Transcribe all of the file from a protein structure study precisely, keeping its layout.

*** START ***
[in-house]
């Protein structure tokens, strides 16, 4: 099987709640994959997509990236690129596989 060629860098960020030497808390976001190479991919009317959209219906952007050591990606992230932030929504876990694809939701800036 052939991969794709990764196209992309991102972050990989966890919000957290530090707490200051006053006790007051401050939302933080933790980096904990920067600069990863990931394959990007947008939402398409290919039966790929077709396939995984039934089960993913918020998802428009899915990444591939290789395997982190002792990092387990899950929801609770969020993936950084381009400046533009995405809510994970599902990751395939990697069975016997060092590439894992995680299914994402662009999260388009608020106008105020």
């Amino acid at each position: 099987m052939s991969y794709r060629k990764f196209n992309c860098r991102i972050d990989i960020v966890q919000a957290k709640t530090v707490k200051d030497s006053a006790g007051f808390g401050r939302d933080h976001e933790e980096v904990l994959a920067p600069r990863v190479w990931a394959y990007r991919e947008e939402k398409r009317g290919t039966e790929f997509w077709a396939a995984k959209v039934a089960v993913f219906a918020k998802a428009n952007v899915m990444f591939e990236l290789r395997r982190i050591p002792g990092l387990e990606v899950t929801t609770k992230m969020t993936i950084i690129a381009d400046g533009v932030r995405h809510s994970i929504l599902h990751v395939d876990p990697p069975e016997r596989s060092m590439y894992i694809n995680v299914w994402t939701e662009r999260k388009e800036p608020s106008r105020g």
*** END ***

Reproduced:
[in-house]
């Protein structure tokens, strides 16, 4: 099987709640994959997509990236690129596989 060629860098960020030497808390976001190479991919009317959209219906952007050591990606992230932030929504876990694809939701800036 052939991969794709990764196209992309991102972050990989966890919000957290530090707490200051006053006790007051401050939302933080933790980096904990920067600069990863990931394959990007947008939402398409290919039966790929077709396939995984039934089960993913918020998802428009899915990444591939290789395997982190002792990092387990899950929801609770969020993936950084381009400046533009995405809510994970599902990751395939990697069975016997060092590439894992995680299914994402662009999260388009608020106008105020």
């Amino acid at each position: 099987m052939s991969y794709r060629k990764f196209n992309c860098r991102i972050d990989i960020v966890q919000a957290k709640t530090v707490k200051d030497s006053a006790g007051f808390g401050r939302d933080h976001e933790e980096v904990l994959a920067p600069r990863v190479w990931a394959y990007r991919e947008e939402k398409r009317g290919t039966e790929f997509w077709a396939a995984k959209v039934a089960v993913f219906a918020k998802a428009n952007v899915m990444f591939e990236l290789r395997r982190i050591p002792g990092l387990e990606v899950t929801t609770k992230m969020t993936i950084i690129a381009d400046g533009v932030r995405h809510s994970i929504l599902h990751v395939d876990p990697p069975e016997r596989s060092m590439y894992i694809n995680v299914w994402t939701e662009r999260k388009e800036p608020s106008r105020g």